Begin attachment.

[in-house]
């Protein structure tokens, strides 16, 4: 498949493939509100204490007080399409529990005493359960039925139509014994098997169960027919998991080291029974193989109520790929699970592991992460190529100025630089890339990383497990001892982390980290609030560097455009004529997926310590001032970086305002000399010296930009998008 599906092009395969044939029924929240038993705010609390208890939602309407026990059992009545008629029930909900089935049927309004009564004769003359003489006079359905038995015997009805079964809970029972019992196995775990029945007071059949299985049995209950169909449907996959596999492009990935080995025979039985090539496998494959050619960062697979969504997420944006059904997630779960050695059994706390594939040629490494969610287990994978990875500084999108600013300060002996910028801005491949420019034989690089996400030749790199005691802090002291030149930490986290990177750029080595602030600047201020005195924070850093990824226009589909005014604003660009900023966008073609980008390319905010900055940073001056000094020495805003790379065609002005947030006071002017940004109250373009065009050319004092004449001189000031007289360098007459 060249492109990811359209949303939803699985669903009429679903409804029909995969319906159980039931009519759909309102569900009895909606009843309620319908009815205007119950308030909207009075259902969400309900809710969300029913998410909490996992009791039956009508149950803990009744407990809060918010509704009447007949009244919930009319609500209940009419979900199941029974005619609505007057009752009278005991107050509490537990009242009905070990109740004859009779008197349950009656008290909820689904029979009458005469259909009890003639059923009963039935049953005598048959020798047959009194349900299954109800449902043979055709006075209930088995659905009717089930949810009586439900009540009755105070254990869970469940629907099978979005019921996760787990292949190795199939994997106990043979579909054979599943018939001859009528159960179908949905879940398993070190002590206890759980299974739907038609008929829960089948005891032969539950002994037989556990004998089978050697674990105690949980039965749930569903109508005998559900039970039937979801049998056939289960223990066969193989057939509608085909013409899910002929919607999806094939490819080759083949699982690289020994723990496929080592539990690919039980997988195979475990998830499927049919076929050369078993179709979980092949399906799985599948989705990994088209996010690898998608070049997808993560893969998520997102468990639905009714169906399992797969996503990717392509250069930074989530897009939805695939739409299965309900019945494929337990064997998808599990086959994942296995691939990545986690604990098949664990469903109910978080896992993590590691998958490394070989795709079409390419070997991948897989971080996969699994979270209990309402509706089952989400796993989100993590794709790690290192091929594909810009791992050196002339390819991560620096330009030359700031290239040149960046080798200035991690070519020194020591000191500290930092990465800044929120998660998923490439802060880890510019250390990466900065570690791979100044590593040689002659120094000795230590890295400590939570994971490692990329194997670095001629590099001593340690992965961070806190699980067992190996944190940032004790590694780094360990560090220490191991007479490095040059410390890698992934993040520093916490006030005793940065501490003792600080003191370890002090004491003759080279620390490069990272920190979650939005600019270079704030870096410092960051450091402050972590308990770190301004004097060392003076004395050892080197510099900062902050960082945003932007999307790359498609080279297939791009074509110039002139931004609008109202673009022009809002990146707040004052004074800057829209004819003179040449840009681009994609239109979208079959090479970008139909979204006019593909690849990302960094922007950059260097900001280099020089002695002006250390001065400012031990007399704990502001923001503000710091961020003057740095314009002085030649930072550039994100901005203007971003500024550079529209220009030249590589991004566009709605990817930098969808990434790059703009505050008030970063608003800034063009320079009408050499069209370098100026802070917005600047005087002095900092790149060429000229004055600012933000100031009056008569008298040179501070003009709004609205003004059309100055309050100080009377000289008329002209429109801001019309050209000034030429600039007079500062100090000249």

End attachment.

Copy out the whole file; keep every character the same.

[in-house]
């Protein structure tokens, strides 16, 4: 498949493939509100204490007080399409529990005493359960039925139509014994098997169960027919998991080291029974193989109520790929699970592991992460190529100025630089890339990383497990001892982390980290609030560097455009004529997926310590001032970086305002000399010296930009998008 599906092009395969044939029924929240038993705010609390208890939602309407026990059992009545008629029930909900089935049927309004009564004769003359003489006079359905038995015997009805079964809970029972019992196995775990029945007071059949299985049995209950169909449907996959596999492009990935080995025979039985090539496998494959050619960062697979969504997420944006059904997630779960050695059994706390594939040629490494969610287990994978990875500084999108600013300060002996910028801005491949420019034989690089996400030749790199005691802090002291030149930490986290990177750029080595602030600047201020005195924070850093990824226009589909005014604003660009900023966008073609980008390319905010900055940073001056000094020495805003790379065609002005947030006071002017940004109250373009065009050319004092004449001189000031007289360098007459 060249492109990811359209949303939803699985669903009429679903409804029909995969319906159980039931009519759909309102569900009895909606009843309620319908009815205007119950308030909207009075259902969400309900809710969300029913998410909490996992009791039956009508149950803990009744407990809060918010509704009447007949009244919930009319609500209940009419979900199941029974005619609505007057009752009278005991107050509490537990009242009905070990109740004859009779008197349950009656008290909820689904029979009458005469259909009890003639059923009963039935049953005598048959020798047959009194349900299954109800449902043979055709006075209930088995659905009717089930949810009586439900009540009755105070254990869970469940629907099978979005019921996760787990292949190795199939994997106990043979579909054979599943018939001859009528159960179908949905879940398993070190002590206890759980299974739907038609008929829960089948005891032969539950002994037989556990004998089978050697674990105690949980039965749930569903109508005998559900039970039937979801049998056939289960223990066969193989057939509608085909013409899910002929919607999806094939490819080759083949699982690289020994723990496929080592539990690919039980997988195979475990998830499927049919076929050369078993179709979980092949399906799985599948989705990994088209996010690898998608070049997808993560893969998520997102468990639905009714169906399992797969996503990717392509250069930074989530897009939805695939739409299965309900019945494929337990064997998808599990086959994942296995691939990545986690604990098949664990469903109910978080896992993590590691998958490394070989795709079409390419070997991948897989971080996969699994979270209990309402509706089952989400796993989100993590794709790690290192091929594909810009791992050196002339390819991560620096330009030359700031290239040149960046080798200035991690070519020194020591000191500290930092990465800044929120998660998923490439802060880890510019250390990466900065570690791979100044590593040689002659120094000795230590890295400590939570994971490692990329194997670095001629590099001593340690992965961070806190699980067992190996944190940032004790590694780094360990560090220490191991007479490095040059410390890698992934993040520093916490006030005793940065501490003792600080003191370890002090004491003759080279620390490069990272920190979650939005600019270079704030870096410092960051450091402050972590308990770190301004004097060392003076004395050892080197510099900062902050960082945003932007999307790359498609080279297939791009074509110039002139931004609008109202673009022009809002990146707040004052004074800057829209004819003179040449840009681009994609239109979208079959090479970008139909979204006019593909690849990302960094922007950059260097900001280099020089002695002006250390001065400012031990007399704990502001923001503000710091961020003057740095314009002085030649930072550039994100901005203007971003500024550079529209220009030249590589991004566009709605990817930098969808990434790059703009505050008030970063608003800034063009320079009408050499069209370098100026802070917005600047005087002095900092790149060429000229004055600012933000100031009056008569008298040179501070003009709004609205003004059309100055309050100080009377000289008329002209429109801001019309050209000034030429600039007079500062100090000249």